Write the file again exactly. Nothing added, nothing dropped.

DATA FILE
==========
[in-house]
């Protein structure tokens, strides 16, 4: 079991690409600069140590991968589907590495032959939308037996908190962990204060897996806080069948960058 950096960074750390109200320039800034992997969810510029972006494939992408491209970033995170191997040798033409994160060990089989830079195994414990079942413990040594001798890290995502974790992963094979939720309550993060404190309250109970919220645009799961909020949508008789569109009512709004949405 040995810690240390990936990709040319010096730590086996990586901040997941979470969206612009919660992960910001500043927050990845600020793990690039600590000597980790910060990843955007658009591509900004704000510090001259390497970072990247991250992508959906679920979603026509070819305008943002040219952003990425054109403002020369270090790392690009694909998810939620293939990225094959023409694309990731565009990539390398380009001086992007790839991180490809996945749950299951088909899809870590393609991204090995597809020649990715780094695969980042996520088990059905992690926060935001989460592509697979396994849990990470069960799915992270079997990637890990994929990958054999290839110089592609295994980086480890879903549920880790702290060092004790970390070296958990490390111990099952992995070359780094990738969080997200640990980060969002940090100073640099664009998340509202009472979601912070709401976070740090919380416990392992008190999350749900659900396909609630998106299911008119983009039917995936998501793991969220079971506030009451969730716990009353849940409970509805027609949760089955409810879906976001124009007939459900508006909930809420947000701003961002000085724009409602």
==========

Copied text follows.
[in-house]
């Protein structure tokens, strides 16, 4: 079991690409600069140590991968589907590495032959939308037996908190962990204060897996806080069948960058 950096960074750390109200320039800034992997969810510029972006494939992408491209970033995170191997040798033409994160060990089989830079195994414990079942413990040594001798890290995502974790992963094979939720309550993060404190309250109970919220645009799961909020949508008789569109009512709004949405 040995810690240390990936990709040319010096730590086996990586901040997941979470969206612009919660992960910001500043927050990845600020793990690039600590000597980790910060990843955007658009591509900004704000510090001259390497970072990247991250992508959906679920979603026509070819305008943002040219952003990425054109403002020369270090790392690009694909998810939620293939990225094959023409694309990731565009990539390398380009001086992007790839991180490809996945749950299951088909899809870590393609991204090995597809020649990715780094695969980042996520088990059905992690926060935001989460592509697979396994849990990470069960799915992270079997990637890990994929990958054999290839110089592609295994980086480890879903549920880790702290060092004790970390070296958990490390111990099952992995070359780094990738969080997200640990980060969002940090100073640099664009998340509202009472979601912070709401976070740090919380416990392992008190999350749900659900396909609630998106299911008119983009039917995936998501793991969220079971506030009451969730716990009353849940409970509805027609949760089955409810879906976001124009007939459900508006909930809420947000701003961002000085724009409602």